Note that CR0, CR2 indicate the capacitance values when the capacitances of the capacitors CR0, CR2 are in a high state, and Cr0, Cr2 indicate the capacitance values when the capacitances of the capacitors CR0, CR2 are in a low state. Therefore, in the same manner as in the loop filter in the known sigma-delta A/D converter, the capacitance values for the various capacitors are 0.2 pF for CR1, 23 pF for C1, 0.125 pF for CR2, 0.5 pF for Ccom, 2.5 pF for CR0, and 4.15 pF for C2. Furthermore, if the capacitance change ratio for the capacitors CR0, CR2 in the present embodiment is assumed to be 4, then Cr0 becomes 0.625 pF and Cr2 becomes 0.03125 pF. If these values are substituted into the equation above, then frequency characteristics like those shown in FIG. 13 are achieved. The frequency characteristics of the switched capacitor filter 210, shown in FIG. 13, have the same sort of properties as the frequency characteristics of the known loop filter shown in FIG. 18, but it can be seen that a gain of 12 dB is achieved in the low frequency range. The 12 dB gain corresponds to the capacitance change ratio of the capacitors CR0, CR2 (which is 4 in this case), and the value of the gain can be changed by changing the value of the capacitance change ratio.

The transfer characteristics for the comparator noise in the sigma-delta A/D converter 200 according to the second embodiment of the present invention, determined by using Equation 3 with a value of 90 dB for the comparator gain G, in the same manner as in FIG. 23, are shown in FIG. 14. As shown in FIG. 14, the transfer characteristics for the comparator noise in the sigma-delta A/D converter 200 according to the second embodiment of the present invention differ from the comparator noise transfer characteristics that are shown in FIG. 23 for the known passive type sigma-delta A/D converter. It can be seen that the comparator noise is suppressed in the low frequency range. The S/N dynamic range of the sigma-delta A/D converter 200 according to the second embodiment of the present invention is therefore greater than that of the known passive type sigma-delta A/D converter.

As explained above, according to the second embodiment of the present invention, the comparator noise that is a problem in the known passive type sigma-delta A/D converter can be suppressed by using variable capacitance elements for the capacitors in the loop filter. This makes it possible to expand the S/N dynamic range more than can be done with the known passive type sigma-delta A/D converter. At the same time, because the filter is configured from only switches and capacitors, in the same manner as the known passive type sigma-delta A/D converter, high-speed operation can be achieved with low electric power consumption.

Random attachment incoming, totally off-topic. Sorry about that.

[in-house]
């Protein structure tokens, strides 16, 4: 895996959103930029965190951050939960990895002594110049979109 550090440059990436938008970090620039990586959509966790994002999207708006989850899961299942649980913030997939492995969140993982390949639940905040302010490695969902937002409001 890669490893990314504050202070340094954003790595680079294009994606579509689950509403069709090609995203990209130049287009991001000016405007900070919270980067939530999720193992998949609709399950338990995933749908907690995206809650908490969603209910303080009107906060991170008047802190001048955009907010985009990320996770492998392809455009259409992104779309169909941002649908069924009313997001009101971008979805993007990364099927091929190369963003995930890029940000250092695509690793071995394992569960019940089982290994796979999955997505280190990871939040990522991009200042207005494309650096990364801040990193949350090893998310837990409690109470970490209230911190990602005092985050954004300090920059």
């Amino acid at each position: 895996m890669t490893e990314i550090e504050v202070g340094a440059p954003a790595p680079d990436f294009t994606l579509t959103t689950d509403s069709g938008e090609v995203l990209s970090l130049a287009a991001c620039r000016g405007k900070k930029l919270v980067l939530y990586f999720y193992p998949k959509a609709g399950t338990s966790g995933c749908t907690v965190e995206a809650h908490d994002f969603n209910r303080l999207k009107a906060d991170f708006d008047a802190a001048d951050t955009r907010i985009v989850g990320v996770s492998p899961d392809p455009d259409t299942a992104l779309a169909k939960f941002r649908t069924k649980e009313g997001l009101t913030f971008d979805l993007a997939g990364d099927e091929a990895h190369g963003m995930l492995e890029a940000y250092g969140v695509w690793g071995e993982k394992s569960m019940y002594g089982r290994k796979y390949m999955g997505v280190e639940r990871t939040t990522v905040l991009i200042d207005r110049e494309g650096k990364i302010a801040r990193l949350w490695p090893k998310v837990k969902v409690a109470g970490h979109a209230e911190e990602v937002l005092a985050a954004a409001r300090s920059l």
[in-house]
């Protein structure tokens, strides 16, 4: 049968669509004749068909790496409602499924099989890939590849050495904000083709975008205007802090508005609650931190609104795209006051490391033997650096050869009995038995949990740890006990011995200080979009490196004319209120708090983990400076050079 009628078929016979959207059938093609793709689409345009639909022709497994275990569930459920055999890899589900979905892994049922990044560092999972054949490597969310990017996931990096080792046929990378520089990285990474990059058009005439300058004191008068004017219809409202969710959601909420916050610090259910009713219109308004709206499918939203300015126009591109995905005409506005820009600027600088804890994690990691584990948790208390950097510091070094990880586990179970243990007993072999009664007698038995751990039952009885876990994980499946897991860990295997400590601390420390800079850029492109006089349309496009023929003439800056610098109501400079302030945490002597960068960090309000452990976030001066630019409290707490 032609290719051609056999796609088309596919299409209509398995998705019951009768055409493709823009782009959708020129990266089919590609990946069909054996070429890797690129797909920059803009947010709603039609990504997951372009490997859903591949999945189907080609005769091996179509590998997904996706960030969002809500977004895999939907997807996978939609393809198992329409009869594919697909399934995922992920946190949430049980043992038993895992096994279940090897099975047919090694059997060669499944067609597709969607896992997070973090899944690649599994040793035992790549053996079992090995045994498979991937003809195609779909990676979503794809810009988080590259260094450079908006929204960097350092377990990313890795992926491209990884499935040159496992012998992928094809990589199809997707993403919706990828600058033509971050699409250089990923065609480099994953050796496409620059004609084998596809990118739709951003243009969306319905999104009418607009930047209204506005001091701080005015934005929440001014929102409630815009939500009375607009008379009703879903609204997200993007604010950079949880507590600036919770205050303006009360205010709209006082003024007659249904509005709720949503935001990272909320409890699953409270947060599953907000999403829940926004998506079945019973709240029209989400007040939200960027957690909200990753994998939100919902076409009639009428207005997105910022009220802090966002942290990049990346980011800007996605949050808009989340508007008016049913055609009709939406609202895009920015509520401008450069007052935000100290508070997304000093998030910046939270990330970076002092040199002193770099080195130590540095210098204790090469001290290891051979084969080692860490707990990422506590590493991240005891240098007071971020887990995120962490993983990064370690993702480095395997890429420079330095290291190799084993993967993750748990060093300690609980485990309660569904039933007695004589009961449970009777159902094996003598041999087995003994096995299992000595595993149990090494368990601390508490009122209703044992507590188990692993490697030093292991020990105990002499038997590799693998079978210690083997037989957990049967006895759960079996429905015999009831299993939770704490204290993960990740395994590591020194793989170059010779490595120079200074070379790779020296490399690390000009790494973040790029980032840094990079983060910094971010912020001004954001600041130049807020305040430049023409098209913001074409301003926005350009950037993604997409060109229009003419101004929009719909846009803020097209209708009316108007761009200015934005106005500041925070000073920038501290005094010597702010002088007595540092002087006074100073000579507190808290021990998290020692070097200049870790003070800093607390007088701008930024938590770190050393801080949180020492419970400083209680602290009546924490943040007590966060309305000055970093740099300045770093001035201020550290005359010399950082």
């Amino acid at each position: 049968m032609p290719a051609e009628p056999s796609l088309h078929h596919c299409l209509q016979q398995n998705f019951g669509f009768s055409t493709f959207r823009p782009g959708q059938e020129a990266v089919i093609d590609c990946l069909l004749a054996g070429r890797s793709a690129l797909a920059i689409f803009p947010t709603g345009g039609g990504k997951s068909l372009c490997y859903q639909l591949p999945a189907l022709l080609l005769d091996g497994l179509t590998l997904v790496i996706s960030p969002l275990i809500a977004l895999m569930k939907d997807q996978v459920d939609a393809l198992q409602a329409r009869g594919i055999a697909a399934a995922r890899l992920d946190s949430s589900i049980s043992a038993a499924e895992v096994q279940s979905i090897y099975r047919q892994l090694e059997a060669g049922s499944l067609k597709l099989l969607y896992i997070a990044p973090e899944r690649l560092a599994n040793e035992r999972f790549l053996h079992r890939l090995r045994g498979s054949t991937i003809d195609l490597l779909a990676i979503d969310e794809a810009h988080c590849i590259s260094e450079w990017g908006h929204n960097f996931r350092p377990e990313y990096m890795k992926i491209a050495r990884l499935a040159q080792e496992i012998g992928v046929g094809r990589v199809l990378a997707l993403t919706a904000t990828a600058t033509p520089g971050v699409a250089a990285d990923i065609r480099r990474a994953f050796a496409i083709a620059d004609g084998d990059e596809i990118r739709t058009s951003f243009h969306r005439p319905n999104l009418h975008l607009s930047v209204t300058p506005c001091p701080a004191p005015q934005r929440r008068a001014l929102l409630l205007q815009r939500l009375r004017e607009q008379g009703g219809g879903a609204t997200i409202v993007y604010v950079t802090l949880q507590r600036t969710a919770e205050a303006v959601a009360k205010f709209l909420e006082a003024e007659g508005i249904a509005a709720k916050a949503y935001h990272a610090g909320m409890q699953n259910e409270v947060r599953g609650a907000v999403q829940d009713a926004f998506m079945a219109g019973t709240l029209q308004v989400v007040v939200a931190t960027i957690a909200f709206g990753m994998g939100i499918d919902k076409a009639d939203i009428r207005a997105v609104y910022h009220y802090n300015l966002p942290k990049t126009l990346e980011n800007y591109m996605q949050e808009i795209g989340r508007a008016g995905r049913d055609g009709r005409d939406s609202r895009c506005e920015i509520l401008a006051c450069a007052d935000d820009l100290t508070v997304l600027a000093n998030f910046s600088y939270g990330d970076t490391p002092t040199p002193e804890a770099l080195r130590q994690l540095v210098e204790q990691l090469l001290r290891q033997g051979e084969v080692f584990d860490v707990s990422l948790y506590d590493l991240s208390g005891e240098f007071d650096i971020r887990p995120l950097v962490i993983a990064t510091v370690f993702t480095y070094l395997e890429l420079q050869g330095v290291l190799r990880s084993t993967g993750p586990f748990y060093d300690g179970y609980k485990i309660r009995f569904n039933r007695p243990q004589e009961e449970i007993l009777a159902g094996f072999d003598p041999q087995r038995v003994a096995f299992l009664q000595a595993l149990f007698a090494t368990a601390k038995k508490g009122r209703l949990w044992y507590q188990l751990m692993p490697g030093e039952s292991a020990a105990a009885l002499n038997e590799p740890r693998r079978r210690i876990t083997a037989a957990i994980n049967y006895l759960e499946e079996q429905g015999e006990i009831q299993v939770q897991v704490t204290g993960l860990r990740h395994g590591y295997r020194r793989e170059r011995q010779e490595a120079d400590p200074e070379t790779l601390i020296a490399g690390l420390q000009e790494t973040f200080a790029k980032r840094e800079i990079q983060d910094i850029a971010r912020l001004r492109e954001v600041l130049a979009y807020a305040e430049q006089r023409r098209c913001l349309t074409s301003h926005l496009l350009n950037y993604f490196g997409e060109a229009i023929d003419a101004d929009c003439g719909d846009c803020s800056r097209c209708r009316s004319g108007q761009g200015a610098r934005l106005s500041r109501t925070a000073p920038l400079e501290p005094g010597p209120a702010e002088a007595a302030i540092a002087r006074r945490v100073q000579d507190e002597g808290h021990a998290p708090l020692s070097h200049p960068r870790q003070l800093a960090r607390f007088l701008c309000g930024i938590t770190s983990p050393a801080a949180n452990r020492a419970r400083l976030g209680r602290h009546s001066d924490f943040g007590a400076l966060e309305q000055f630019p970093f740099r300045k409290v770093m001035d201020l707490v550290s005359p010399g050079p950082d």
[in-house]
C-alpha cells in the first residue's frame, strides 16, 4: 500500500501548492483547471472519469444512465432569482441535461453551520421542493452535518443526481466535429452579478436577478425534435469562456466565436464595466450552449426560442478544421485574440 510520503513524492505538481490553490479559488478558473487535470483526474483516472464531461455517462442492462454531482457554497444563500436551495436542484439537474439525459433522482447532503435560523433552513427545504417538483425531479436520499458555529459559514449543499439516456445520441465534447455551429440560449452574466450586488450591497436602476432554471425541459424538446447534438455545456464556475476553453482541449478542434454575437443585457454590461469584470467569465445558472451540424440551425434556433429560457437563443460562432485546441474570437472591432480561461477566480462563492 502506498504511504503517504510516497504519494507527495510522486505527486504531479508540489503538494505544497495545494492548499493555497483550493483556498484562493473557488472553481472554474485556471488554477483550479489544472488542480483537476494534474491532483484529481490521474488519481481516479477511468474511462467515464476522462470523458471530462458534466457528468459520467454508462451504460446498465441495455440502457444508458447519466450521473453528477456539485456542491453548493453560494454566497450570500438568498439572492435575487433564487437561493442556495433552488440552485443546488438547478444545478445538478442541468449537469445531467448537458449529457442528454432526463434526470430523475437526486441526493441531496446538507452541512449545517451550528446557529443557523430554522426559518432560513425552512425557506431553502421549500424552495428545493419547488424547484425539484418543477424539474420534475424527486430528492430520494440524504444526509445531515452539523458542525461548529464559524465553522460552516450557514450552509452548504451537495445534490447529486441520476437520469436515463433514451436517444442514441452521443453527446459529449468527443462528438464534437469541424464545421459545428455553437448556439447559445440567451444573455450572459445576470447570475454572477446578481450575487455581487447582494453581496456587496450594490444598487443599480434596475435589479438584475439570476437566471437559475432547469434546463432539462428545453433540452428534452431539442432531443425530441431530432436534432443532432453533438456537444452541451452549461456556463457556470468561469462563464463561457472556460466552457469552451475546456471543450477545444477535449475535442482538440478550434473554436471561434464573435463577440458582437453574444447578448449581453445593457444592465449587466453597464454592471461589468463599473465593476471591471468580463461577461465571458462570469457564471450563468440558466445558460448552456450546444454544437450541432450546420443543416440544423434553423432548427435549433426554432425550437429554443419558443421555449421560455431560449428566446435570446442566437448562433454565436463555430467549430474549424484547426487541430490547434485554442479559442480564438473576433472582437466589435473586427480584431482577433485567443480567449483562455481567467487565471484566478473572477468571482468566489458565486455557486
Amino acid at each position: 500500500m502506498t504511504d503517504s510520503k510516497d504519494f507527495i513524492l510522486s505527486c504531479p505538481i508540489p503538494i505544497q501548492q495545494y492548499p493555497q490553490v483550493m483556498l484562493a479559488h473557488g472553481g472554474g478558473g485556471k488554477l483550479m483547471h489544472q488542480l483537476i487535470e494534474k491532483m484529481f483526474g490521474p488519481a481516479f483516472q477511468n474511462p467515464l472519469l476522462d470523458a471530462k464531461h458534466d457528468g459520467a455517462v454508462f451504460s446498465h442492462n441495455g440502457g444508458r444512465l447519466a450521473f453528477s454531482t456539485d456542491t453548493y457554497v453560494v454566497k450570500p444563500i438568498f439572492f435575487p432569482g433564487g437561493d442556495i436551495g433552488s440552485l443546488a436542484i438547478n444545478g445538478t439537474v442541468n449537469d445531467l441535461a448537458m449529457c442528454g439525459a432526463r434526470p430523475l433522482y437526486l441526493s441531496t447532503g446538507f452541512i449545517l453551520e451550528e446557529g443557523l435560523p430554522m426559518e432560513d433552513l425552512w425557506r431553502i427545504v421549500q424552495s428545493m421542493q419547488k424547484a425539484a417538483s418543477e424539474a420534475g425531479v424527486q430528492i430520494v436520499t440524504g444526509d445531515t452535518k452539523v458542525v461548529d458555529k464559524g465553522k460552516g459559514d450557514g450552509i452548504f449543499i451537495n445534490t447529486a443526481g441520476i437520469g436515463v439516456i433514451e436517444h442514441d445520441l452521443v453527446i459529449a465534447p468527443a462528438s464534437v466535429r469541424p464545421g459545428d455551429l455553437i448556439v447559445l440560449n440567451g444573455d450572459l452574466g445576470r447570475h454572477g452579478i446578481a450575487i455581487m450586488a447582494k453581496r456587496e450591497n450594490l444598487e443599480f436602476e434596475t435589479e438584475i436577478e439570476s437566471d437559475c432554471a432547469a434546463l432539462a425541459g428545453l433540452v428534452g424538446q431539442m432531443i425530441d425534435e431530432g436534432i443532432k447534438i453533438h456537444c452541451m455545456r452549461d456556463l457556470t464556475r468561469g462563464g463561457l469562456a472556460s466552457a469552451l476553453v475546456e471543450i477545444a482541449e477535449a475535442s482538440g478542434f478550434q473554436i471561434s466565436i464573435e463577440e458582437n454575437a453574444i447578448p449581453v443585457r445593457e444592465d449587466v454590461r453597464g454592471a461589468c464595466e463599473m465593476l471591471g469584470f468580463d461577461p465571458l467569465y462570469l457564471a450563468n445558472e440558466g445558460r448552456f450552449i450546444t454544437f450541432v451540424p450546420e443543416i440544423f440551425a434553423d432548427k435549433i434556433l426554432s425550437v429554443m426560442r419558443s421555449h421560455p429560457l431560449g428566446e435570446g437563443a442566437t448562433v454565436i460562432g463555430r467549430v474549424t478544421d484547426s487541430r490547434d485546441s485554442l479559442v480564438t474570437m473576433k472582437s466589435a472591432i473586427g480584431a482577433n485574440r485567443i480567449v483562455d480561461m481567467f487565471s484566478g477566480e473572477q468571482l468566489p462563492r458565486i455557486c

Note that one of a metal oxide semiconductor field-effect transistor (MOSFET) and a CMOSFET may be used for any one the switches in the embodiments described above.

It should be understood by those skilled in the art that various modifications, combinations, sub-combinations and alterations may occur depending on design requirements and other factors insofar as they are within the scope of the appended claims or the equivalents thereof.

Referenced by
Citing PatentFiling datePublication dateApplicantTitle
US7907004 *Jul 16, 2008Mar 15, 2011Sony CorporationSignal processing apparatus, filter apparatus, signal processing method and filtering method
US7965135 *Sep 6, 2007Jun 21, 2011Sony CorporationCharge sampling filter circuit and charge sampling method
Classifications
U.S. Classification341/143, 341/172, 327/554, 327/337
International ClassificationG06G7/10, H03M1/12, H03B1/00, H03M3/00
Cooperative ClassificationH03M3/458, H03H19/004
European ClassificationH03H19/00B
Legal Events
DateCodeEventDescription
Nov 19, 2008ASAssignment
Owner name: SONY CORPORATION, JAPAN
Free format text: ASSIGNMENT OF ASSIGNORS INTEREST;ASSIGNORS:IIDA, SACHIO;YOSHIZAWA, ATSUSHI;REEL/FRAME:021862/0779
Effective date: 20081027